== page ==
All losers? It’s time to rethink the first-past-the-post system

We need to find a way to remedy the current unfair calling of voters lists. It comes across as an untrustworthy method based entirely on political machinations, under-the-table dealings, and a game of winning instead of representing.

In almost every election, from national, state, local, or even office-level government, one has to play the game of dirty crafts to get a significant vote share in the election. Due to the nature of Indian democracy, votes are cast in caste and religion.

The system currently in place is called the first past the post system (SMU). The candidate with a diversity or plurality of votes is elected. The candidate does not need to have a majority. They just need to have more votes than all the other candidates for the same seat. So if there are four strong candidates with an equal chance of getting representation, the votes are divided into four. The winner could be someone with, say, 26% of the vote; the other candidates having obtained more than 20% have no chance of seeing the grids of the zilla parishad, the municipality, the Assembly or the Parliament.

As a result, political parties present candidates who do not alienate the majority of voters. Since Dalits, Adivasis and women candidates are unlikely to win, parties are discouraged from fielding candidates from minority groups outside the reserved seats.

Under such intense representation protocols, the vote share must be co-opted for a single candidate to win. Thus, disguised transactions are made without the poor voter having the slightest idea of ​​the fate of his vote.

The nature of this politics is such that even notable leaders have been defeated due to the communal division of votes under the SMU system. Even the greatest ruler of his time, Dr. Ambedkar, could not see the doors of the Lok Sabha.

We need to review our electoral model. Are we still following the model of unrepresentative government where its vote share may not be a majority? Take, for example, the BJP in 2014. The party only achieved a 31% vote share, the lowest percentage of any party to win majority seats. How is that democratic? According to the SMUT, the vote share does not correspond to the representation in the seats. If, for example, a party obtains more than 15% of the vote, this does not necessarily reflect its share of seats in Parliament or the Assembly.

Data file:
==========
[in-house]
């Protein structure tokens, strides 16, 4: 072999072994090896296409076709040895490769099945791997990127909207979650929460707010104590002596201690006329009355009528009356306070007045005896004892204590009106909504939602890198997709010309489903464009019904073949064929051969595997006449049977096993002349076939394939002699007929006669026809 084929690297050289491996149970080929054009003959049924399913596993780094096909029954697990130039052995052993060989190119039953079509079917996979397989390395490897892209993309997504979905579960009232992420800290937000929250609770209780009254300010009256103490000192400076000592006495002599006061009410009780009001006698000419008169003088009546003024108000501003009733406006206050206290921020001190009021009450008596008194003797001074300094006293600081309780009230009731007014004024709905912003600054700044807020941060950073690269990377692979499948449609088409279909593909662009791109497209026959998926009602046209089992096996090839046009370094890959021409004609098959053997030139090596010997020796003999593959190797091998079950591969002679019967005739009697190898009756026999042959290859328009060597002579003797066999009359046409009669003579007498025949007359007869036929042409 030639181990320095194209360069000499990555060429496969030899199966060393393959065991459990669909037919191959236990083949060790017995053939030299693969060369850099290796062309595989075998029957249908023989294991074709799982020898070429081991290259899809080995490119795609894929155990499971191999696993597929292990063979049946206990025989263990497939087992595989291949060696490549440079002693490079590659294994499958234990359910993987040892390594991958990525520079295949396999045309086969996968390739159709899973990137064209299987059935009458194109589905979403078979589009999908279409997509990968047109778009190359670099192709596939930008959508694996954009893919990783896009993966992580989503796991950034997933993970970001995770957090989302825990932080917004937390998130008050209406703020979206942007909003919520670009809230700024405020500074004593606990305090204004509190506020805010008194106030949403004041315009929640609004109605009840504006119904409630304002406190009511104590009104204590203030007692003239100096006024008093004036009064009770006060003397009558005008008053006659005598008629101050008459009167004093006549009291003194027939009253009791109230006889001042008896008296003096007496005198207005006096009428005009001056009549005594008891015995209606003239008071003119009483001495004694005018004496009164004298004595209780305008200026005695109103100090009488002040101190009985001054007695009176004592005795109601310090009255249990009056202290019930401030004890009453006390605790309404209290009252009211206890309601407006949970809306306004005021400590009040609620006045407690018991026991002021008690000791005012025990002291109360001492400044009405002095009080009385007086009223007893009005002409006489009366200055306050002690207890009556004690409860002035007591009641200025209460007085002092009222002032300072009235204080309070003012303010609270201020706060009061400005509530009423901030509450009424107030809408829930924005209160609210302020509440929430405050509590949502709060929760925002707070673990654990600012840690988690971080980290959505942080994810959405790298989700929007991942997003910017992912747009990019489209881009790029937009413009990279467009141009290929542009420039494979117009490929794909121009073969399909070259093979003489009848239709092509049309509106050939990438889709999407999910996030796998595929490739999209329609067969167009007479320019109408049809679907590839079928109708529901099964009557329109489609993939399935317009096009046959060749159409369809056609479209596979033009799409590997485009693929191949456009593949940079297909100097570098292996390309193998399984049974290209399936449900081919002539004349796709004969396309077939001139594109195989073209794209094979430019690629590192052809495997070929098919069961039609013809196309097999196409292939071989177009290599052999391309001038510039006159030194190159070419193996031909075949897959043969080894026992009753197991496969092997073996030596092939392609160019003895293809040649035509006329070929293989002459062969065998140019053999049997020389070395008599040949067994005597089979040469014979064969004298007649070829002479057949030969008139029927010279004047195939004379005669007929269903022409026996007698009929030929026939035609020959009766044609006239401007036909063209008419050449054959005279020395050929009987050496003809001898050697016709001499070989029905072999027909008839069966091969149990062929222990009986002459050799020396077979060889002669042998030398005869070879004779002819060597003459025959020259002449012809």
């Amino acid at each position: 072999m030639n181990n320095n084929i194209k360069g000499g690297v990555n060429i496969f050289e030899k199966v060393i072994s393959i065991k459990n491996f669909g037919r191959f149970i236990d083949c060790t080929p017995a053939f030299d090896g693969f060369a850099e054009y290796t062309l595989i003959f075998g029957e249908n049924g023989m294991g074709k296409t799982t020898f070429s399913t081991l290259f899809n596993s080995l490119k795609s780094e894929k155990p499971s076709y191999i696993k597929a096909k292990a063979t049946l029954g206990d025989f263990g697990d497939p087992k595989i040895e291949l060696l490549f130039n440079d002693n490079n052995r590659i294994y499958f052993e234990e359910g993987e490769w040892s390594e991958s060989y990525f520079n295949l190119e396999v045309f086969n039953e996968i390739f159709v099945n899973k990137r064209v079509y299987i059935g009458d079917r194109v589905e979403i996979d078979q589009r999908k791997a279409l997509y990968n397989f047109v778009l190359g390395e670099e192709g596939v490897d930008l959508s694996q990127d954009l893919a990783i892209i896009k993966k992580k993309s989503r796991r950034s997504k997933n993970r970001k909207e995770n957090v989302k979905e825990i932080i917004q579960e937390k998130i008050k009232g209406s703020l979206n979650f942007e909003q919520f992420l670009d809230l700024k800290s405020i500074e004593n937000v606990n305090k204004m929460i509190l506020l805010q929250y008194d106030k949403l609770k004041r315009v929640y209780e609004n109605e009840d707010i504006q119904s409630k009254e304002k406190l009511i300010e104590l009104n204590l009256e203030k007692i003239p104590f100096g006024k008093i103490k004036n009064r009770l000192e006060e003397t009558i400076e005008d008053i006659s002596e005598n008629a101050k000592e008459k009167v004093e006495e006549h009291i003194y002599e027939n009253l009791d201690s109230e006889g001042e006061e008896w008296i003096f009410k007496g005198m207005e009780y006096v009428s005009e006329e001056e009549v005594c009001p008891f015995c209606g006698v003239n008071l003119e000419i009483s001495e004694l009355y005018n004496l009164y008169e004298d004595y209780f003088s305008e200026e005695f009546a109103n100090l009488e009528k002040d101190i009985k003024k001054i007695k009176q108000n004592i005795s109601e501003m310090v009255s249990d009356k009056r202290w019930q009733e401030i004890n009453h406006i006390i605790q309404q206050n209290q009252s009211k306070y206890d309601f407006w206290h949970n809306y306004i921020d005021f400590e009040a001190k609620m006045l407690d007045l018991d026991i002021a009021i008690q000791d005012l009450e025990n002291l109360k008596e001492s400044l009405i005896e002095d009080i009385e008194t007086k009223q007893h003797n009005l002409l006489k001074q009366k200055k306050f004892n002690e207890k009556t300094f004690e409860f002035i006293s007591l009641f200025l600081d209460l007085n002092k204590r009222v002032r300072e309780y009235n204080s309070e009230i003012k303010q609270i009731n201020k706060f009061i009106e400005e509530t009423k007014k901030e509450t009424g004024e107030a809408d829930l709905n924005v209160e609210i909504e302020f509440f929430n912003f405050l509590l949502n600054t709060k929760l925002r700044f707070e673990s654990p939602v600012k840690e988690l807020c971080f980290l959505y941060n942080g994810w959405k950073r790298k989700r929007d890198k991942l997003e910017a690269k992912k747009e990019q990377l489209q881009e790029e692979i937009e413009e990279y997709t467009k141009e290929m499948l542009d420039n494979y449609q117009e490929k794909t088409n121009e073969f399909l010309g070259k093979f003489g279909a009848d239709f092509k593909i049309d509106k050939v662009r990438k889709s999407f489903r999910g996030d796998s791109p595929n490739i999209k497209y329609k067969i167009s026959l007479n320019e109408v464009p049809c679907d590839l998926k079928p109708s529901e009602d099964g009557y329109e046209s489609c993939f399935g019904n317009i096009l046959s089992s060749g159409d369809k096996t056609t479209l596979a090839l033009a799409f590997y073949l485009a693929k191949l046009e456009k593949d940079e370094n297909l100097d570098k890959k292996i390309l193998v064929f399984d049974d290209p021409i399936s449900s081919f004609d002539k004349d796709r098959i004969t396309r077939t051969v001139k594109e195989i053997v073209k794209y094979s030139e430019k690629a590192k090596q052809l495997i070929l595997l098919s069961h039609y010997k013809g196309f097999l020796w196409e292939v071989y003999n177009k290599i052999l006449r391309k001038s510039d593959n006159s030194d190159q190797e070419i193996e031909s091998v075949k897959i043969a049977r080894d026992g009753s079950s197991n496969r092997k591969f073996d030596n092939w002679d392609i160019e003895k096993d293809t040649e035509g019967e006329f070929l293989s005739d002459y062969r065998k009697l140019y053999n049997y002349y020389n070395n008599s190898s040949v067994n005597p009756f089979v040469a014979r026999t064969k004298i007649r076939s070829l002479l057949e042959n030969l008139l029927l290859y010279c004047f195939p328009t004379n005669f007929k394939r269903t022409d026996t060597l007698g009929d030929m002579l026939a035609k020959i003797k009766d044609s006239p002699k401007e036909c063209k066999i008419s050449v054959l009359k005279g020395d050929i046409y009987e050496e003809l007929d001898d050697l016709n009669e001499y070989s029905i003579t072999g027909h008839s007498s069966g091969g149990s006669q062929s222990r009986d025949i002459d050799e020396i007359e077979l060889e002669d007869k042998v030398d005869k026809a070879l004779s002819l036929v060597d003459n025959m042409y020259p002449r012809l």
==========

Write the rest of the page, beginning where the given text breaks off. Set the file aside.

EMS can work well in small countries with manageable election logistics. In India, this is not a viable option. The goal of the SMU was to have a two-party system, with smaller minority parties not being troublesome coalition partners. But Indian elections since 1952 have undergone massive social changes. This contributed to each caste political system reclaiming its share, giving rise to coalition governments, thus going against the SMU maxim.

Ideally, people should vote for their candidates. But it does happen in rare circumstances. Local leaders piggyback on national leaders in their election campaigns.

It is only fair to require parties to be represented in Parliament or the Assembly according to their share of the vote. Having a significant vote and not being represented in the House defeats the purpose of voters who voted for their party. If the party loses, does that mean its votes are lost?

Ideally, as seen in the UK and Canada, where EMS operates, the MP is accountable to his constituency. In India, where even a small parliamentary constituency has a population of 1.5 to 2.5 million, it is a stronghold of feudal Indian politics. MPs can also leave their party in the interests of their constituents in the above-mentioned countries. In India, the anti-defection law makes it harder for the candidate to stand with their constituents and instead follow the dictates of their leaders.

Small parties must exist as legitimate partners in Indian electoral politics. However, due to the current system, they are forced either to be co-opted or to align themselves with national party interests, defeating the purpose of federalism and local self-government. The BJP, with its majority, has a responsibility to its citizens. They can correct the current fallout. Today they are in power. Tomorrow they could fight. Thus, a method combining EMS and proportional representation must be mapped out for the health of Indian republicanism.

(Suraj Yengde, the author of Caste Matters, runs the fortnightly “Dalitality” column)

Comments are closed.